You’ve undoubtedly heard the airplane metaphor, “When the oxygen mask deploys, put yours on before trying to help others around you.” But in the workplace, that wise advice often falls on deaf ears. Many of us have been taught that self-care is selfish or narcissistic—even cheesy and that self-sacrifice is the ticket to acceptance and success.
During the 1990s, comedians mocked the notion of self-care and self-affirmations with tongue-in-cheek phrases such as, “I’m smart enough” or “I’m good enough.” Al Franken created and performed the fictional character Stuart Smalley on Saturday Night Live in a mock self-help show called Daily Affirmations. Years since, otherwise willing participants have steered away from the off-putting idea of building yourself up. In disavowing self-compassion, some career climbers think brutalizing themselves for job missteps and shortcomings is the ticket to course correction. Research shows nothing could be further from the truth. If you stop to think about it, that’s like attacking the fire department when your house is on fire.
Scientists are discovering that if you don’t like yourself, you won’t be motivated to accomplish as much as possible. Studies show that self-judgment, self-criticism and self-loathing build barriers to job engagement, motivation and career advancement. After a setback on the job, they add insult to injury and reduce your chances of rebounding and succeeding. They contribute to performance anxiety, undermine your ability to do your best and cause you to procrastinate. Plus, they create missed learning opportunities, preventing you from learning from your mistakes. If you’re unkind to yourself, you might even be more inclined toward career self-sabotage. Only as you cultivate the right attitude toward yourself will you have the right attitude to build your career.
Many business leaders still practice old hat tricks from the dark ages. They believe criticism will build the organization and the company’s bottom line. I recently spoke to a CEO of a major corporation who said he was glad his employees were not taking all their vacation days because it saved the company money. Taking vacations, Microbreaks throughout the day, hiring employees who give themselves tender loving care—all contribute to growing a business and the company’s bottom line. Studies show that self-compassion not only reduces job stress, it fuels job performance and achievement. And self-affirmations serve as “cognitive expanders,” allowing you to talk to yourself the way you might speak to someone you care about so that the self-judgment voice isn’t the only story you tell yourself. When you’re kind toward yourself and accept career letdowns with compassion, you deal only with the stressful experience, not the added negative feelings from self-judgment.
The Body Bears The Burden
The impact of psychological factors on the body hasn’t been thoroughly studied. But a recent study found that people who practice self-compassion have lower risk of developing cardiovascular disease. The scientists found that women who scored higher on self-compassion had thinner carotid artery walls and less plaque buildup than those with lower self-compassion. These indicators have been linked to lower risk of heart attacks and strokes—years later. The positive results persisted even when the researchers controlled for behaviors and other psychological factors that might influence cardiovascular disease outcomes such as physical activity, smoking and depressive symptoms. “These findings underscore the importance of practicing kindness and compassion, particularly towards yourself,” said Dr. Rebecca Thurston, professor of psychiatry and psychology at the University of Pittsburgh. “We are all living through extraordinarily stressful times, and our research suggests that self-compassion is essential for both our mental and physical health.”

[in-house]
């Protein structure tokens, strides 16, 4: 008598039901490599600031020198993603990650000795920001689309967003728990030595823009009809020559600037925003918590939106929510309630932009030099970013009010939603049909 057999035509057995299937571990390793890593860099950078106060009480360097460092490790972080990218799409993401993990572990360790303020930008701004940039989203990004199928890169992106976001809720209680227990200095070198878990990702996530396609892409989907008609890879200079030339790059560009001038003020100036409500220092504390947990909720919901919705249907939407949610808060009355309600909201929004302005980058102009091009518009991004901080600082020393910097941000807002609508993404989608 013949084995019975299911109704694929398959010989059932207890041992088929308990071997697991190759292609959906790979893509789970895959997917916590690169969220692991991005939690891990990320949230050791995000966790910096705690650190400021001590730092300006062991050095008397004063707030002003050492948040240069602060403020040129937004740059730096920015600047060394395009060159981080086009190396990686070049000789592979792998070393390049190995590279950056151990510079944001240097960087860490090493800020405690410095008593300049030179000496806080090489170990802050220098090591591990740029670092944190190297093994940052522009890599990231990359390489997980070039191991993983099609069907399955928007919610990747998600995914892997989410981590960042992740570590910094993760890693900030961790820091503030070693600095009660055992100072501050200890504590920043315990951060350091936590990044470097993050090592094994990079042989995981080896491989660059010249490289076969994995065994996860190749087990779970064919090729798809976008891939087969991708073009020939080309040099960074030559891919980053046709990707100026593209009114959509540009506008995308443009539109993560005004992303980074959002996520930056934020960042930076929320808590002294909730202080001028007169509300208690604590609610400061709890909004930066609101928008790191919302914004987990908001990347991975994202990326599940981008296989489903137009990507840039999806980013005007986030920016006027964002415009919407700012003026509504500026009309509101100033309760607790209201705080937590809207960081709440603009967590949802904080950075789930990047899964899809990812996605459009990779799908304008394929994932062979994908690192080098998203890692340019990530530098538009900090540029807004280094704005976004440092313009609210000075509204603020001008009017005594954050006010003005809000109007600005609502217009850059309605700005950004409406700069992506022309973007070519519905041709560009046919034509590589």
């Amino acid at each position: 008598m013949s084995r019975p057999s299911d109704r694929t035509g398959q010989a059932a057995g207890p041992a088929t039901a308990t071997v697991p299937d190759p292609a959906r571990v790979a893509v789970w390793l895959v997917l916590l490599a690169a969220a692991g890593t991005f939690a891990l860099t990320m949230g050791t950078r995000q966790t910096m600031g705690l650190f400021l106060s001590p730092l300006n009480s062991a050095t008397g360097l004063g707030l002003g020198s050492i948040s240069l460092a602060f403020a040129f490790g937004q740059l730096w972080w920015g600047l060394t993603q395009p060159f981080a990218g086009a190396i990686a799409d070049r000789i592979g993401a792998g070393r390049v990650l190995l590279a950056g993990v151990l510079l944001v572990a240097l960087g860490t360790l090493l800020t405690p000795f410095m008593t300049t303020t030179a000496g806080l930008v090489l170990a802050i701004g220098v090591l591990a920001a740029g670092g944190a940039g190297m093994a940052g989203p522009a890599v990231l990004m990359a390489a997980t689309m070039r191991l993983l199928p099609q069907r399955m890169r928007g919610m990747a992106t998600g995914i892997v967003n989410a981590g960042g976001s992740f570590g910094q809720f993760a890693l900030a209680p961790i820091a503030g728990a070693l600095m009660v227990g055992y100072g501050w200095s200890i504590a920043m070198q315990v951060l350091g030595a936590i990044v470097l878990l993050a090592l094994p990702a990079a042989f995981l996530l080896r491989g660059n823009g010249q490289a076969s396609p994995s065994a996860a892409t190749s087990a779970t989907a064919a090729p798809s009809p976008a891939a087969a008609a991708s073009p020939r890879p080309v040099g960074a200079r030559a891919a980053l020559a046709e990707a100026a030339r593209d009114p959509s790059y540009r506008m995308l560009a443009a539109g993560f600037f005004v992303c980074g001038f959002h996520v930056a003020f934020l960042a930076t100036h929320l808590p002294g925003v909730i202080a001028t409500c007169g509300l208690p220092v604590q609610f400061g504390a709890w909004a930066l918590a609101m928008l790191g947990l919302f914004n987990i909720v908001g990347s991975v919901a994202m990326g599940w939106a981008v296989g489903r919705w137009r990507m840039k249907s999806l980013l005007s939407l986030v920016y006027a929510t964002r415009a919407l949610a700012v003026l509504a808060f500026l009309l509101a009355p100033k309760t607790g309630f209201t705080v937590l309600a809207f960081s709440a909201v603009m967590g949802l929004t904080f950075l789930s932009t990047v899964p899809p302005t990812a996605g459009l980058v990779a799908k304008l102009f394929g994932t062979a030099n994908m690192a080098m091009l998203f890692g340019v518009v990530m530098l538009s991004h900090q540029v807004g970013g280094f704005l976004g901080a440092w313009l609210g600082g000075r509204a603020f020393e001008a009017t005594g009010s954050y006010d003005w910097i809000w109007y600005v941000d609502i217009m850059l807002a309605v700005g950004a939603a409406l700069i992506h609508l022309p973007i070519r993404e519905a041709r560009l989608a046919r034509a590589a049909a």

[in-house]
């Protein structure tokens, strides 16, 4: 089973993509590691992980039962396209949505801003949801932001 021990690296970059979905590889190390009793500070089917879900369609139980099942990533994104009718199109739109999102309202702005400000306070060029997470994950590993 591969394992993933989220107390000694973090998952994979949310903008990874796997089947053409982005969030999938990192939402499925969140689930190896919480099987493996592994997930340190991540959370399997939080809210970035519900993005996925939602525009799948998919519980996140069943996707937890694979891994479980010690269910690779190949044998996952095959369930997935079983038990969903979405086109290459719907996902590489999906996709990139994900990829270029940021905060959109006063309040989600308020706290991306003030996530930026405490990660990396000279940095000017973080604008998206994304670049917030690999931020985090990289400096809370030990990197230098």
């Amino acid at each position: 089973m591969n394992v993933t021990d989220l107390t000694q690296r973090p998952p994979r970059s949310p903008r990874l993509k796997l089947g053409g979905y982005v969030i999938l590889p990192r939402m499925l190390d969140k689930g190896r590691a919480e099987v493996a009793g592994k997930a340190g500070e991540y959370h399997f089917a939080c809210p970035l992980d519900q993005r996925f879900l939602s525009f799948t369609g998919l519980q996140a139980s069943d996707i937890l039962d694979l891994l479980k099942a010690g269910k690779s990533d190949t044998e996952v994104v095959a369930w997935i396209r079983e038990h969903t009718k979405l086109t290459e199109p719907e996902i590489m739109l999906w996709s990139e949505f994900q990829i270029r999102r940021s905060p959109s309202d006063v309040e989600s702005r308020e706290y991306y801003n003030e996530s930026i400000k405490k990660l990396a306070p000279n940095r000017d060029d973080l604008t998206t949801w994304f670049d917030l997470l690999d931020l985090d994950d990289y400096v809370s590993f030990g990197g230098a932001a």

So if self-compassion is powerful enough to mitigate heart disease, stroke, stress and anxiety, irritability and depression, plus boost job engagement and performance, it only follows that business leaders would want to create a compassionate workplace to foster these mental and physical health advantages. After all, studies have shown that the American workforce has been calling empathy and caring from higher-ups and corporate honchos. Sadly, that message hasn’t thoroughly filtered up the chain, partly contributing to “The Great Resignation.”
Self-compassion is a tool for career success and failure, according to Dr. Kristin Neff, author of Fierce Self-Compassion: How Women Can Harness Kindness To Speak Up Claim Their Power And Thrive. In her book, she describes the two sides of self-compassion—the fierce and the tender, both relevant for everyone—and how essential both are to function optimally in our careers and lives. “It helps us gain success, and it helps us deal with failure, which helps us succeed. The way you grow and learn is by dealing productively with failure. If you go into shame mode after failure, it disallows you to look at and learn from your failures. It’s not going to allow you to grow or take risks. You can be vulnerable, learn and grow if you have your own back with self-compassion: ‘If I blow it and people ridicule me, I’ll be okay because the bottom line is I’ll be there for myself.’”
Make self-compassion a New Year’s resolution, and you will discover that it will boost your mental and physical wellness and career advancement.